Press Release

WASHINGTON (April 28, 2009) – According to today’s release of long-term trend data from the National Assessment of Educational Progress (NAEP), we’ve seen marked improvements in reading and math achievement among younger students, and achievement gaps between white students and students of color have narrowed over the past four decades.

However, 35 years of relative stagnation in reading and math achievement among high school students overall should be cause for great alarm. In the face of rapid changes in the workplace and the world, our schools are not preparing our students for the challenges and demands of today, let alone tomorrow.

When NAEP’s long-term trend assessment was first given in the early 1970’s, American homes and businesses were equipped with touch-tone telephones, mimeograph machines, and console TV sets with 12-channel tuners. Skylab was launched, the cost of a first-class postage stamp was eight cents, and technologies like the barcode and floppy disk drive were still in development.

At that time, less than a quarter of our young people earned bachelor’s degrees and only about 16 percent of U.S. jobs required an undergraduate education. In fact, the majority of workers earning a middle-class wage didn’t require any postsecondary training.

On those first NAEP long-term trend assessments, African-American and Latino 9-, 13-, and 17-year-olds trailed far behind their white peers in both reading and math.

  • In reading, African-American 9-year-olds scored 44 points lower than their white peers. At age 13, African-American students lagged 39 points behind white students. And among 17-year-olds, the white-African-American gap was 53 points.
  • In math, Latino 9-year-olds scored 23 points lower than their white peers. At age 13, the white-Latino gap was 35 points. And at age 17, Latino students lagged 33 points behind white students.

Today, wireless mobile devices, laptop computers, and portable media players are key tools for both businesses and families. Pluto is no longer a planet and while a first-class postage stamp costs 42 cents, we’re now more likely to communicate via e-mails and text messages.

The rate of bachelor’s degree completion in this country has increased to about 30 percent. Still, just 20 percent of African Americans and 12 percent of Latinos earn that four-year degree, putting them at a crippling disadvantage as they enter the U.S. job market: Twice as many jobs now require an undergraduate education as they did in the early 1970’s. In the next decade, nearly 8 in 10 jobs will demand some form of postsecondary education.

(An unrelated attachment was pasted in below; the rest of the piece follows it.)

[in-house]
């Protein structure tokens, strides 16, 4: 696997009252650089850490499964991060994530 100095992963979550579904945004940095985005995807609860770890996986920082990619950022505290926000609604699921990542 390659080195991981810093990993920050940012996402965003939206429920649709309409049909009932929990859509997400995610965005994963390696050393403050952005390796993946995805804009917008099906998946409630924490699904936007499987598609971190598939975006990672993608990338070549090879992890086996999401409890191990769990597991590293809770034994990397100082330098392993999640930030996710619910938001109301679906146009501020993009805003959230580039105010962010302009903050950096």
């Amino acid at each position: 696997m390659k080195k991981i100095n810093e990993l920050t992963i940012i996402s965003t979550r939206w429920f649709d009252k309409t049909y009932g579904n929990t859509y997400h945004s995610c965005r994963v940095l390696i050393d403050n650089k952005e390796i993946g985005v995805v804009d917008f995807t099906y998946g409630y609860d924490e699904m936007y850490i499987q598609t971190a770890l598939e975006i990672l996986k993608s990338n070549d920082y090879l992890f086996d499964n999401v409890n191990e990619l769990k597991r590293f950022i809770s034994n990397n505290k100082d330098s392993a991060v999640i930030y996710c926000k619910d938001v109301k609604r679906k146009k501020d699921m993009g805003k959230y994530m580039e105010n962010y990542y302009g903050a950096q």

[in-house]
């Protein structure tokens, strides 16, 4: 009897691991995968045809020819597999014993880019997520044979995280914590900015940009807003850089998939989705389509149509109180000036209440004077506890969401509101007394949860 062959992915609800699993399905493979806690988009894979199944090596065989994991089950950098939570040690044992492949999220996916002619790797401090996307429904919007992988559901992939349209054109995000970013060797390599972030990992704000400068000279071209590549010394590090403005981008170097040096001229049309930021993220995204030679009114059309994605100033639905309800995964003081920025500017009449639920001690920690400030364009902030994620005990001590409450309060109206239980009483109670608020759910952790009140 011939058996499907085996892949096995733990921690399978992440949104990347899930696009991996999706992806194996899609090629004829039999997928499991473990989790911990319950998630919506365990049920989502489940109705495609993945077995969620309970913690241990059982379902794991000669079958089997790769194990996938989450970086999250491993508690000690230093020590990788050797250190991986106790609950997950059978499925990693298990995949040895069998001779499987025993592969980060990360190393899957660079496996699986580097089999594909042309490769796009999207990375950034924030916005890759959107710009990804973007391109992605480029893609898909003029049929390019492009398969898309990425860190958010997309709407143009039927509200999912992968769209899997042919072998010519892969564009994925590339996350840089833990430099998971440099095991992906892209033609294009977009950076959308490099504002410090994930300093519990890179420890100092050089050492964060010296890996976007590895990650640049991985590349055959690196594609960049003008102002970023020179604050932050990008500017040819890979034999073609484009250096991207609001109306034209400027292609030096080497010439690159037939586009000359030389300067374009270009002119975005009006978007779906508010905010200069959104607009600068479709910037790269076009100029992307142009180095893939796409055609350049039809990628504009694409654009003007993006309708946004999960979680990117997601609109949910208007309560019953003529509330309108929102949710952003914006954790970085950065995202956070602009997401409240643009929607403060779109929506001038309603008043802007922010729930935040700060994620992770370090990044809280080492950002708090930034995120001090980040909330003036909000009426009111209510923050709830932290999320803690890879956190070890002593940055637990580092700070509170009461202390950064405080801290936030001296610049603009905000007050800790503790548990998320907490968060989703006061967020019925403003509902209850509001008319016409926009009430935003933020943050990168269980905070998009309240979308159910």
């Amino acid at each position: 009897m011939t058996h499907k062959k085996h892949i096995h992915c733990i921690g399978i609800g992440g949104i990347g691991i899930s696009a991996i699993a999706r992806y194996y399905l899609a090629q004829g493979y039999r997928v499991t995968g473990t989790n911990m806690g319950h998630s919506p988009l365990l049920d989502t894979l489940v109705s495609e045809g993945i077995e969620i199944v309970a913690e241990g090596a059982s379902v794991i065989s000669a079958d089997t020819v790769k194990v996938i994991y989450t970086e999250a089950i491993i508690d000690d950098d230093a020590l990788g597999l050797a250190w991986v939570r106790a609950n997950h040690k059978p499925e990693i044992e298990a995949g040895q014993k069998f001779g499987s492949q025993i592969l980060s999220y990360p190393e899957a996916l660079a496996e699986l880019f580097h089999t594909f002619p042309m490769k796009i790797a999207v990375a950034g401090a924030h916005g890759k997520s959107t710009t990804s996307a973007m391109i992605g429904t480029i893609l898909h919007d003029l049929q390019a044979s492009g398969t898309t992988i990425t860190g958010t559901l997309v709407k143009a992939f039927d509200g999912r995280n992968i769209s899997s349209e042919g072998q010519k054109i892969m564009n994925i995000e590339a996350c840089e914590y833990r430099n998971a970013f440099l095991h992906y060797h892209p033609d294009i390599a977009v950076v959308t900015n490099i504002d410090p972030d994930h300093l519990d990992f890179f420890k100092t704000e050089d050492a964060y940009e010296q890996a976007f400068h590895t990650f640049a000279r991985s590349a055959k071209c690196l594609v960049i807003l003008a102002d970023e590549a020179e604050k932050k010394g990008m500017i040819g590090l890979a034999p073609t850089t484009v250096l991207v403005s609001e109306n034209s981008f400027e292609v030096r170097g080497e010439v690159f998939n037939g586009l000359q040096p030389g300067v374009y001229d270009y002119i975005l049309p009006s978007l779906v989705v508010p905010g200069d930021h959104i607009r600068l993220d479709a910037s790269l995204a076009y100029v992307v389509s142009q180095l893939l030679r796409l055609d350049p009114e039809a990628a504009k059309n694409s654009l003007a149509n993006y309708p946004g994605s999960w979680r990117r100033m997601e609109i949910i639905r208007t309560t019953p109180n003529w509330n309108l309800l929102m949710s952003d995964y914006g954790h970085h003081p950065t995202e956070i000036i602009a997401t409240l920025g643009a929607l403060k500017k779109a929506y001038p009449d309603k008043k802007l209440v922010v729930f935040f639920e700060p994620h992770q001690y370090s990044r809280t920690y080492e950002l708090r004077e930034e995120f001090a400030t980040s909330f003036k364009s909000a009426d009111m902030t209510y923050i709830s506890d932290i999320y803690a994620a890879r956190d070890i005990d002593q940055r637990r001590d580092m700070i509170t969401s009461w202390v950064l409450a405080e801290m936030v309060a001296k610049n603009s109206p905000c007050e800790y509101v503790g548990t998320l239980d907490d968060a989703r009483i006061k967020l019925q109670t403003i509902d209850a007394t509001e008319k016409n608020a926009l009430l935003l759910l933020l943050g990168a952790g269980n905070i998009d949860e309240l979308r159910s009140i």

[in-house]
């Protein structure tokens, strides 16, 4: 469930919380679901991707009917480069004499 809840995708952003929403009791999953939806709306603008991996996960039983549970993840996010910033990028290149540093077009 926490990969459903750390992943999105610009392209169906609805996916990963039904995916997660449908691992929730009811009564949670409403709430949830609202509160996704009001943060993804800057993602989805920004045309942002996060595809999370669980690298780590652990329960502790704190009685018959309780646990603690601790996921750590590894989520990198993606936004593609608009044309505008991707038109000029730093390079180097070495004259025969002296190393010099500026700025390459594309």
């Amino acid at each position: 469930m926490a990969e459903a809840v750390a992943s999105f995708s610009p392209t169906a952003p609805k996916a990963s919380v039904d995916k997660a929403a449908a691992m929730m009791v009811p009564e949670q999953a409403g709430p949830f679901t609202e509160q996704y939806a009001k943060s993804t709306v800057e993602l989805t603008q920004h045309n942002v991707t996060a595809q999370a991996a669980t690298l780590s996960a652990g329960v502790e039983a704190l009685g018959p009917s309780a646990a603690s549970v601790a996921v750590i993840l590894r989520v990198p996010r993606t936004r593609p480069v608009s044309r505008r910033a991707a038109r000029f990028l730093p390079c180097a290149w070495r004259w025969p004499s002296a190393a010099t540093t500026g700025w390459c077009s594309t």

But while the world has changed dramatically over the past four decades, our overall achievement and gaps between student groups have not changed nearly enough.

In 2008, reading and math scores for all groups were higher than at the beginning of the trend. And yet, African-American and Latino 9-, 13-, and 17-year-old students still trail too far behind their white peers. And those gaps have not narrowed at all since the last time the tests were administered in 2004.

Reform efforts focused at the elementary level are reaping improvements that must be celebrated, but those gains fall off sharply as students progress through our K-12 school system.

Among 9-year-olds:

  • Compared to 1973, math gains for African-American students (34 points) and Latino students (32 points) have outpaced gains for white students (25 points). However, math scores for African-American and Latino students have not significantly improved since 2004.
  • Similarly, reading gains for African-American students (34 points) and Latino students (24 points) have outpaced gains for white students (14 points) since the beginning of the trend. Since 2004, scores for all groups of students have increased significantly.

While 13-year-olds have made modest improvements in reading and math, the gaps have remained relatively consistent for the past two decades.

In reading:

  • The gap between African-American and white 13-year-olds was 21 points in 1990 and 21 points in 2008.
  • The gap between Latino and white 13-year-olds was 24 points in 1990 and 26 points in 2008.

In math:

  • The gap between African-American and white 13-year-olds was 27 points in 1990 and 28 points in 2008.
  • The Latino-white gap was 22 points in 1990 and 23 points in 2008.

Disappointingly, there has been no improvement among 17-year-olds overall in either reading or math since the beginning of the trends, despite some narrowing of the gaps between white students and students of color in both subjects. However, by the time young people need to be ready to enter college or the workplace and become active citizens, the skills of African-American and Latino 17-year-olds still lag about four years behind those of their white peers.

As a nation, we know what it takes to educate our children well. Generation after generation, U.S. schools produced the business leaders and innovators who have revolutionized and reshaped our world. High standards, rigorous curriculum, and strong teaching set millions of young Americans on the path to rich, productive lives that have added to our national knowledge and prosperity.

But as a nation, we still fail to ensure that all of our young people get the kind of education that we know will increase their chances of success. Our failure to provide low-income students and students of color with the resources necessary to compete in today’s marketplace not only ignores the principles on which our nation was founded, but diminishes the prospects for America’s next generation. The challenges of the 21st century are already far too great to count on just the fortunate few when we still need to ensure that all students master at least 20th-century skills.

We know we can do better for all students, and we know we must do better. America’s future literally depends on it.